penny; and see thou hurt not the oil and the wine.

    Revelation 13:16 And he causeth all, both small and great, rich and
    poor, free and bond, to receive a mark in their right hand, or in their

    Revelation 13:17 And that no man might buy or sell, save he that had the
    mark, or the name of the beast, or the number of his name.

    call it social Darwinism, call it social evolution, or if there IS a
    world order at any time call it social engineering

    you can't stop it, we live in the wild, eventually meritocracy wins and
    you have to base society on such, the beast of HOPE is only limited by a
    return of FEAR

    today I talked about solipsism and Freud, I said to him I thought in the
    kernel of our mind we can only know the ego, everything else is either
    part of the ego or not, but we cannot know

    I said the ego creates the id out of HOPE to enjoy the experience
    regardless, and then if reflection gets the better of you, then the ego
    creates a super-ego out of FEAR of the uncertainty which then kills the id

    there is a cycle of hope and fear I think, sometimes shorter, sometimes
    longer, but we do build a wall and end the id ourself, unless everything
    is not an extension of the ego then until there is peace the external
    ends the id by building a wall,_ego_and_super-ego

    there is Advaita Vedanta (non-dualism) which coincides with solipsism
    and Dvaita Vedanta (dualism) which doesn't
    Dale, Feb 11, 2014
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  3. Dale

    dpb Guest

    On 2/10/2014 6:17 PM, Dale wrote:

    Which has what, specifically to do with Matlab so why are you polluting

    dpb, Feb 11, 2014
  4. Dale

    Dale Guest

    "one day the bottom will fall out" Bob Marley

    we had production on this earth BEFORE

    a pyramid here, a pyramid there

    a Stonehenge a Stonehenge there

    an Easter Island statue here, some other kind of statue there

    HOW this PRODUCTION took place may be question, but WHETHER it took
    place CANNOT

    the USA is in 17 trillion debt, a lot due to sacrificing their
    manufacturing economy for a service industry economy

    as long as the USA is on the top of the pile they can print money and an
    order can be established

    but it needs to be a wise order

    a service industry economy lasts only as long as OLD money lasts

    you need production from manufacturing for NEW money

    from the looks of the pyramids the bottom has dropped out before

    and PRODUCTION will drop out again unless work-ethic knowing that
    luxuries come from labor and PRODUCTION and handouts come from labor and
    production TOO

    there may have even been a time of production before the pyramids that
    was less impressive, the pyramids required WORK

    we live in the wild, the USA may not always be on the top of the pile if
    there are patterns of debt not paid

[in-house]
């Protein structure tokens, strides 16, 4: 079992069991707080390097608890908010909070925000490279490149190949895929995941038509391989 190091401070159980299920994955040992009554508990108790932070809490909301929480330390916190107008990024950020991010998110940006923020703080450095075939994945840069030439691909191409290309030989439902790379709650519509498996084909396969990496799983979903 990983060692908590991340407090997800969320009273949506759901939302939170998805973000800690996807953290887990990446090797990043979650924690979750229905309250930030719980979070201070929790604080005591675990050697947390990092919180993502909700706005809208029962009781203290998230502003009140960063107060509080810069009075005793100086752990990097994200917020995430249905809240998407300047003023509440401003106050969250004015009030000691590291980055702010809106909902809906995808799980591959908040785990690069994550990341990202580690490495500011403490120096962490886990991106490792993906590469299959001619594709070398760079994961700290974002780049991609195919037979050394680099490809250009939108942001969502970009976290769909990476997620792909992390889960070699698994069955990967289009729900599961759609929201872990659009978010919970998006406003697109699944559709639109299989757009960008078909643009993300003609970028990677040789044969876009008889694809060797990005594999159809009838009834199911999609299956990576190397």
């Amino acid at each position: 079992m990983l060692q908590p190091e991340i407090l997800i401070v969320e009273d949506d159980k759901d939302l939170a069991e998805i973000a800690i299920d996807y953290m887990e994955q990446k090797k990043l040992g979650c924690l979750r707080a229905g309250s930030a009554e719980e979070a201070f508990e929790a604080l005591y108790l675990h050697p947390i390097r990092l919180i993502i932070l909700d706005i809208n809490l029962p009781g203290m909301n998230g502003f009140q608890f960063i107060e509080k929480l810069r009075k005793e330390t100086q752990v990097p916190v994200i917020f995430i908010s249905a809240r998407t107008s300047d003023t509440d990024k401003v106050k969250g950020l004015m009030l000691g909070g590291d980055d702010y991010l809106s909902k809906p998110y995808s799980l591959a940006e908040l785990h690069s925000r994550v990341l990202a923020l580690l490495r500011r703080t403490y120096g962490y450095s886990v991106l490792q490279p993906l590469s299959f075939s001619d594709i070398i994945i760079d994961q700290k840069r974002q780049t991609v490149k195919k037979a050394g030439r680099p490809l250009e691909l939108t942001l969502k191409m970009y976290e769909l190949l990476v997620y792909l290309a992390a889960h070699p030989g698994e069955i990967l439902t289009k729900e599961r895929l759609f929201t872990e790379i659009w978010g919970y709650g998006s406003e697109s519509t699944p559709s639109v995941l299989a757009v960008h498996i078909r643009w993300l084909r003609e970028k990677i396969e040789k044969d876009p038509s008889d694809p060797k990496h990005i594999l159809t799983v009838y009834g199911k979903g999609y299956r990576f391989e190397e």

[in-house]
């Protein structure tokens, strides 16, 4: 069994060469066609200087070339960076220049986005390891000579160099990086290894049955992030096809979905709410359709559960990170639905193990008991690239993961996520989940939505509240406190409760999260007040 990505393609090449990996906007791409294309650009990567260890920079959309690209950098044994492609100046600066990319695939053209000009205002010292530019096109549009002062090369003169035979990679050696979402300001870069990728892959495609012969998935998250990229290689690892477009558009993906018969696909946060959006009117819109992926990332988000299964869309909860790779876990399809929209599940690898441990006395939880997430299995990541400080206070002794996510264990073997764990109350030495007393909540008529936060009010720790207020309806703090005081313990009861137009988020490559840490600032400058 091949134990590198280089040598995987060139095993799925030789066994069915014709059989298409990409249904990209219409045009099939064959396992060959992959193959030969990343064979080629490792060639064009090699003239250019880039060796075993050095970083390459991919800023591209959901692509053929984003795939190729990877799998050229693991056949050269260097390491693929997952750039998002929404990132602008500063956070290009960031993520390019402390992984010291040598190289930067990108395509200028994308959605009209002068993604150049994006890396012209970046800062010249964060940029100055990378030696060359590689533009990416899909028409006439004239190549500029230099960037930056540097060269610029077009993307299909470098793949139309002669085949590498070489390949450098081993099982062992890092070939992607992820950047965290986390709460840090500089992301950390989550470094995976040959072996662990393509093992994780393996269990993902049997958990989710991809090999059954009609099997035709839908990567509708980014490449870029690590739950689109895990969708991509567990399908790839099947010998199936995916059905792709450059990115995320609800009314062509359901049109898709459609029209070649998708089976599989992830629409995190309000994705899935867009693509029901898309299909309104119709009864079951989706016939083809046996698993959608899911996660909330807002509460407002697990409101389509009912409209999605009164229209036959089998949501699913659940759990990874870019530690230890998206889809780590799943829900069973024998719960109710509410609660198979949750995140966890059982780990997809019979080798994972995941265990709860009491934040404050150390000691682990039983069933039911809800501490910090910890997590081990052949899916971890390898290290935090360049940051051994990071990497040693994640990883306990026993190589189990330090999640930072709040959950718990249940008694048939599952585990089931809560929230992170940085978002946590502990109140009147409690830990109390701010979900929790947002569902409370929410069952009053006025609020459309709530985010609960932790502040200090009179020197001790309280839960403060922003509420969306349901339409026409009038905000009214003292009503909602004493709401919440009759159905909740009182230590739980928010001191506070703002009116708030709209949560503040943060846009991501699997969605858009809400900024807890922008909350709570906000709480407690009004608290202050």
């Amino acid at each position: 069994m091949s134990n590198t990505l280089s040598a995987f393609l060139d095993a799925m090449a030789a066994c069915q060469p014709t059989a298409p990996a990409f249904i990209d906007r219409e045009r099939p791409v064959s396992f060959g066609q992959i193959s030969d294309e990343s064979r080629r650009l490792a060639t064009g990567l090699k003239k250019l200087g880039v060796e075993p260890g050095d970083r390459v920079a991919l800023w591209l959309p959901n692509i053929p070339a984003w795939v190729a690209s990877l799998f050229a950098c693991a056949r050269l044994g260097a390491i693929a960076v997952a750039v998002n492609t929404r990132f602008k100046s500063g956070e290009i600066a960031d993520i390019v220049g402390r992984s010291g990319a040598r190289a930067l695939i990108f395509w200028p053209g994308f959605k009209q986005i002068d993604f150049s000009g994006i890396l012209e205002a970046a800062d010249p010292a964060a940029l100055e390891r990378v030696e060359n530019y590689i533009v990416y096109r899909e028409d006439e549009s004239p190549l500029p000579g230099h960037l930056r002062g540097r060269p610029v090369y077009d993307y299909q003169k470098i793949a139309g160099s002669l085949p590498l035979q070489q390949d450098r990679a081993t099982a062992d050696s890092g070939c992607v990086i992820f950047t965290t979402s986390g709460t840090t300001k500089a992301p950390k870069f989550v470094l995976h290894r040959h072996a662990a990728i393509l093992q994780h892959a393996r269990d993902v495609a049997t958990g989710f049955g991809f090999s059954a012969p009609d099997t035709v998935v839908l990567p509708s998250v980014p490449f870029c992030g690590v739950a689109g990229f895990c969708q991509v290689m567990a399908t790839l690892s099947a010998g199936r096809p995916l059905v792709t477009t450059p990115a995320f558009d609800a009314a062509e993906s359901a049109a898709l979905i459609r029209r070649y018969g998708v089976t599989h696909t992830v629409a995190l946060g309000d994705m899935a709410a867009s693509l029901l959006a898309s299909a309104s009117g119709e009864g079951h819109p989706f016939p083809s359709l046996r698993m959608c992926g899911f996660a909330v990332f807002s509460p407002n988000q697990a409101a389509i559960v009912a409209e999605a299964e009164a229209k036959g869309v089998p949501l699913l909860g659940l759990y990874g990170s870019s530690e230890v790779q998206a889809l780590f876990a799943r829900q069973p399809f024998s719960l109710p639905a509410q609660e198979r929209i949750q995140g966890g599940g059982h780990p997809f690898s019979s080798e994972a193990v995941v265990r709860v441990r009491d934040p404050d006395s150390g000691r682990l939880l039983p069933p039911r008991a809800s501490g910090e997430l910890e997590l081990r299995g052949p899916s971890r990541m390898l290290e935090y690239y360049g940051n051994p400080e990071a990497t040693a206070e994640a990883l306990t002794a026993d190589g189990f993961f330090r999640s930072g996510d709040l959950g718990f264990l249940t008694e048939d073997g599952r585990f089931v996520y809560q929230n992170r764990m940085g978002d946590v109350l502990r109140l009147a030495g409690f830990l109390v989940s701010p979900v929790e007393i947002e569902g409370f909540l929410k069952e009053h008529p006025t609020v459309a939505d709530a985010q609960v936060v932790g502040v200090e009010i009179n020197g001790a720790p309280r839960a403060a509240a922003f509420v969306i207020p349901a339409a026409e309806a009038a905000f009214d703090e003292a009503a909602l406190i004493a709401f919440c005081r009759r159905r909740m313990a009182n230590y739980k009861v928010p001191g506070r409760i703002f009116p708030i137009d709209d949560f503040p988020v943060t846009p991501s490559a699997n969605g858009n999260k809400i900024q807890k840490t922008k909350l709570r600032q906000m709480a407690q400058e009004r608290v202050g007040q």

what kind of pattern of failure needs to occur before wisdom occurs?
    Dale, Feb 11, 2014
  5. Dale

    Dale Guest

    Kodak used to use Matlab for image processing, and Matlab used to be a
    member of the ICC,

    I used to use Matlab, I wrote a script for calibrating color negatives
    on a film recorder until the film recorder was gone, but mostly edited
    other people's scripts, like I said I was a development systems engineer
    who only dabbled in research science

    I also used SAS

    does matlab have a good statistics library?
    Dale, Feb 11, 2014
  6. Dale

    philo  Guest

    Kodak had three major failures:

    The Disk camera


    and failure to pursue digital cameras
    philo , Feb 11, 2014
  7. Dale

    Guest Guest

    the disc camera was very successful.

    however, kodak's strategy to introduce a new film format every so often
    to get people to buy new cameras was very stupid, which is why
    was a failure, as it offered nothing over what already existed.
    that's what did them in.
    Guest, Feb 11, 2014
  8. (GRIN) I was managing a chain of camera stores when Disk came out. I'd
    never been so puzzled by a product introduction; I couldn't see a
    single advantage over existing formats until I looked at it from the
    manufacturers side. The tiny 8X11mm frame used less silver, which was
    very expensive at the time. And the film disk was easier to process

    From the consumer point of view, well, they just didn't take very good
    pictures, being essentially the Minox subminiature format with consumer
    emulsions. Even 3X5" prints had visible grain, and enlargements were
    virtually impossible.

    And, does anyone remember that the cameras had built-in,
    non-rechargeable, non-replaceable batteries? Battery is expended, you
    buy a new camera.

    I disagree they were successful (only available 1982-1989), but also
    disagree they contributed much to Kodak's downfall. There were far
    worse failures to follow...
    Scott Schuckert, Feb 11, 2014
  9. Dale

    philo  Guest


    sful (only available 1982-1989), but also

    If you have ever seen a video of a lion hunting an antelope, it's pretty
    rare for them to bring them down with a single charge. The antelope's